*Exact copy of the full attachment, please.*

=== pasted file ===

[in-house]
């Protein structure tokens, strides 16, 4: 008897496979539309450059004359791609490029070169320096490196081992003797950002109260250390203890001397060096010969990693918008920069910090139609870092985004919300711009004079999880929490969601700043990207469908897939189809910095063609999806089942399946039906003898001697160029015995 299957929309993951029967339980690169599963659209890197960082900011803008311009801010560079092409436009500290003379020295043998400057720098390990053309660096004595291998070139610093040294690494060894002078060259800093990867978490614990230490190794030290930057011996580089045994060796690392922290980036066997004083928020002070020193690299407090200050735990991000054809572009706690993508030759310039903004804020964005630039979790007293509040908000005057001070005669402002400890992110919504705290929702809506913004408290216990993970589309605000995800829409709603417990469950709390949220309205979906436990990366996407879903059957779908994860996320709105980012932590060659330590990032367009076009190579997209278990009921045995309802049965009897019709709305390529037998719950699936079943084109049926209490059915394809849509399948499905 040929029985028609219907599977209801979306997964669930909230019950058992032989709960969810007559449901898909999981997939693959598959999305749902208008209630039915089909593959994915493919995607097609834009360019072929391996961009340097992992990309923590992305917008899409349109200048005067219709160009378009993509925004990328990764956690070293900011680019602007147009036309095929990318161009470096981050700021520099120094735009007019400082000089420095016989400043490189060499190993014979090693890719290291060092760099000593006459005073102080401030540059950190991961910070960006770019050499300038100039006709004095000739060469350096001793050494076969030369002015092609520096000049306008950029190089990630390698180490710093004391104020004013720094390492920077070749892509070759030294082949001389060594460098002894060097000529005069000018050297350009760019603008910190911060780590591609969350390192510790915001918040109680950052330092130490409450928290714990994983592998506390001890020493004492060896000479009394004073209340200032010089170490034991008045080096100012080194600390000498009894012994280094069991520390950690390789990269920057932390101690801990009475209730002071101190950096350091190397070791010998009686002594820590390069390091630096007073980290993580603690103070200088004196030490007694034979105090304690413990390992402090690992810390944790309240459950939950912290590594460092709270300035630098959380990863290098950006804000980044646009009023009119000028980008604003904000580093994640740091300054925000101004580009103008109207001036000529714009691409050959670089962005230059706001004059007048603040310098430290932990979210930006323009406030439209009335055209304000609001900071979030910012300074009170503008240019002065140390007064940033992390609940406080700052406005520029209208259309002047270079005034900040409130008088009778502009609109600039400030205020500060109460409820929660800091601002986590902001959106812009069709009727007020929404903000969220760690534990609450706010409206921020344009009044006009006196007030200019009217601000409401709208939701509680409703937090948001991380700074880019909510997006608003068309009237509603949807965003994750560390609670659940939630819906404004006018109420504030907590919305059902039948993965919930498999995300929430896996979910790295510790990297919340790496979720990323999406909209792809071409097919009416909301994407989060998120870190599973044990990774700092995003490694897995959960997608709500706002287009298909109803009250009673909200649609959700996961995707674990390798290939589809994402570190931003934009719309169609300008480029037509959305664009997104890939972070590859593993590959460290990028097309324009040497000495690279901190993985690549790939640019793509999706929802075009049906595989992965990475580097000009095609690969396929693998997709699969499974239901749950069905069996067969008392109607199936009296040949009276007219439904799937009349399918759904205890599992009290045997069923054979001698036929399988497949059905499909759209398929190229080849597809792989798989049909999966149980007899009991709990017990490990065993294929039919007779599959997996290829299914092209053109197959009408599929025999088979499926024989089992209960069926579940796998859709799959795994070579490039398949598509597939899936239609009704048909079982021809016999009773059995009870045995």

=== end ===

[in-house]
């Protein structure tokens, strides 16, 4: 008897496979539309450059004359791609490029070169320096490196081992003797950002109260250390203890001397060096010969990693918008920069910090139609870092985004919300711009004079999880929490969601700043990207469908897939189809910095063609999806089942399946039906003898001697160029015995 299957929309993951029967339980690169599963659209890197960082900011803008311009801010560079092409436009500290003379020295043998400057720098390990053309660096004595291998070139610093040294690494060894002078060259800093990867978490614990230490190794030290930057011996580089045994060796690392922290980036066997004083928020002070020193690299407090200050735990991000054809572009706690993508030759310039903004804020964005630039979790007293509040908000005057001070005669402002400890992110919504705290929702809506913004408290216990993970589309605000995800829409709603417990469950709390949220309205979906436990990366996407879903059957779908994860996320709105980012932590060659330590990032367009076009190579997209278990009921045995309802049965009897019709709305390529037998719950699936079943084109049926209490059915394809849509399948499905 040929029985028609219907599977209801979306997964669930909230019950058992032989709960969810007559449901898909999981997939693959598959999305749902208008209630039915089909593959994915493919995607097609834009360019072929391996961009340097992992990309923590992305917008899409349109200048005067219709160009378009993509925004990328990764956690070293900011680019602007147009036309095929990318161009470096981050700021520099120094735009007019400082000089420095016989400043490189060499190993014979090693890719290291060092760099000593006459005073102080401030540059950190991961910070960006770019050499300038100039006709004095000739060469350096001793050494076969030369002015092609520096000049306008950029190089990630390698180490710093004391104020004013720094390492920077070749892509070759030294082949001389060594460098002894060097000529005069000018050297350009760019603008910190911060780590591609969350390192510790915001918040109680950052330092130490409450928290714990994983592998506390001890020493004492060896000479009394004073209340200032010089170490034991008045080096100012080194600390000498009894012994280094069991520390950690390789990269920057932390101690801990009475209730002071101190950096350091190397070791010998009686002594820590390069390091630096007073980290993580603690103070200088004196030490007694034979105090304690413990390992402090690992810390944790309240459950939950912290590594460092709270300035630098959380990863290098950006804000980044646009009023009119000028980008604003904000580093994640740091300054925000101004580009103008109207001036000529714009691409050959670089962005230059706001004059007048603040310098430290932990979210930006323009406030439209009335055209304000609001900071979030910012300074009170503008240019002065140390007064940033992390609940406080700052406005520029209208259309002047270079005034900040409130008088009778502009609109600039400030205020500060109460409820929660800091601002986590902001959106812009069709009727007020929404903000969220760690534990609450706010409206921020344009009044006009006196007030200019009217601000409401709208939701509680409703937090948001991380700074880019909510997006608003068309009237509603949807965003994750560390609670659940939630819906404004006018109420504030907590919305059902039948993965919930498999995300929430896996979910790295510790990297919340790496979720990323999406909209792809071409097919009416909301994407989060998120870190599973044990990774700092995003490694897995959960997608709500706002287009298909109803009250009673909200649609959700996961995707674990390798290939589809994402570190931003934009719309169609300008480029037509959305664009997104890939972070590859593993590959460290990028097309324009040497000495690279901190993985690549790939640019793509999706929802075009049906595989992965990475580097000009095609690969396929693998997709699969499974239901749950069905069996067969008392109607199936009296040949009276007219439904799937009349399918759904205890599992009290045997069923054979001698036929399988497949059905499909759209398929190229080849597809792989798989049909999966149980007899009991709990017990490990065993294929039919007779599959997996290829299914092209053109197959009408599929025999088979499926024989089992209960069926579940796998859709799959795994070579490039398949598509597939899936239609009704048909079982021809016999009773059995009870045995």